It was curious to note that in the Western publications, they never refer to Haya as the second wife of Sheik Mo. Maybe it wouldn't reflect well on Haya that the "progressive" woman that she is is the second wife of a crown prince with his first wife still married to him..
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  #239  
Old 04-19-2005, 12:46 AM
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Quote:
Originally Posted by lovy_bear
why would “the rejected” need their “approval”? Rather than pining over the idea and/or a specific person(s), individuals should just go and find someone who does love and “accept” them. Not all people who belong to a specific community are each other’s property.
I agree but we are talking about a ruler not talking about simple person
the ruler and the house of the ruler effect on the life of the ordinary people
as I understand there are laws here in gulf don't help people to marry from outside the country
example if a person want to join to the army or to the diplomatic job he can't if his mother is foreign but in the same time the ruler can rule the whole country even if his wife is from another country and have another nationality !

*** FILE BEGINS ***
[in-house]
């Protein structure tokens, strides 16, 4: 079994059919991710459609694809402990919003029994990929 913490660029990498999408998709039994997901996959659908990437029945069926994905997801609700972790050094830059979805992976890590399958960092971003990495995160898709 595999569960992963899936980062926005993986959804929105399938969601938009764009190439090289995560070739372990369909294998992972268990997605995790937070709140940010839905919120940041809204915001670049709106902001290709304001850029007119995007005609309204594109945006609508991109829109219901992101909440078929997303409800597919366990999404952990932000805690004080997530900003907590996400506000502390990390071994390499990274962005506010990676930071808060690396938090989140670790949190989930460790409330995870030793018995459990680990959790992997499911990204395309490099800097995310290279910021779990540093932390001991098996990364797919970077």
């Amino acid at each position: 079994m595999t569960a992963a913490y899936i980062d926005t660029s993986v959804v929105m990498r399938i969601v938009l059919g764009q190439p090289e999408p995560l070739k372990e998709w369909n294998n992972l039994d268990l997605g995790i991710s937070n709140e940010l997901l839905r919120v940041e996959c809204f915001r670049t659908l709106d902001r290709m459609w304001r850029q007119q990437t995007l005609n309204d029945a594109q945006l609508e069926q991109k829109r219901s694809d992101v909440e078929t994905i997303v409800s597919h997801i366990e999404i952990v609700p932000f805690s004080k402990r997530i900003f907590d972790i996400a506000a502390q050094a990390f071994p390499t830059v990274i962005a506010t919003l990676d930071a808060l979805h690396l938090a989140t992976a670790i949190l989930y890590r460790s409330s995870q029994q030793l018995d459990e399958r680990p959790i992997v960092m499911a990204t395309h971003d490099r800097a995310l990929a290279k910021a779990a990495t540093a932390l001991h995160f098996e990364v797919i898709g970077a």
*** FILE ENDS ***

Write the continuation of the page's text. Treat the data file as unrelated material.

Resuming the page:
and there is another point I want to talk about , a lot of marriages here in gulf do not establish on ( love story ) but on interests or people marries who they believe sharing with them the believes and the culture and the style of the life .
And in the end every one have his or her reason I just say the marriage here don't establish just on love but more than that I am not sure why but it is the fact here and I am just telling you .

by the way here in kuwait the oldest son of the Amir of kuwait married to british woman so he don't have any rule and he don't appear in any public event .
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  #240  
Old 04-19-2005, 08:29 PM
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Quote:
Originally Posted by houri
I agree but we are talking about a ruler not talking about simple person
the ruler and the house of the ruler effect on the life of the ordinary people
as I understand there are laws here in gulf don't help people to marry from outside the country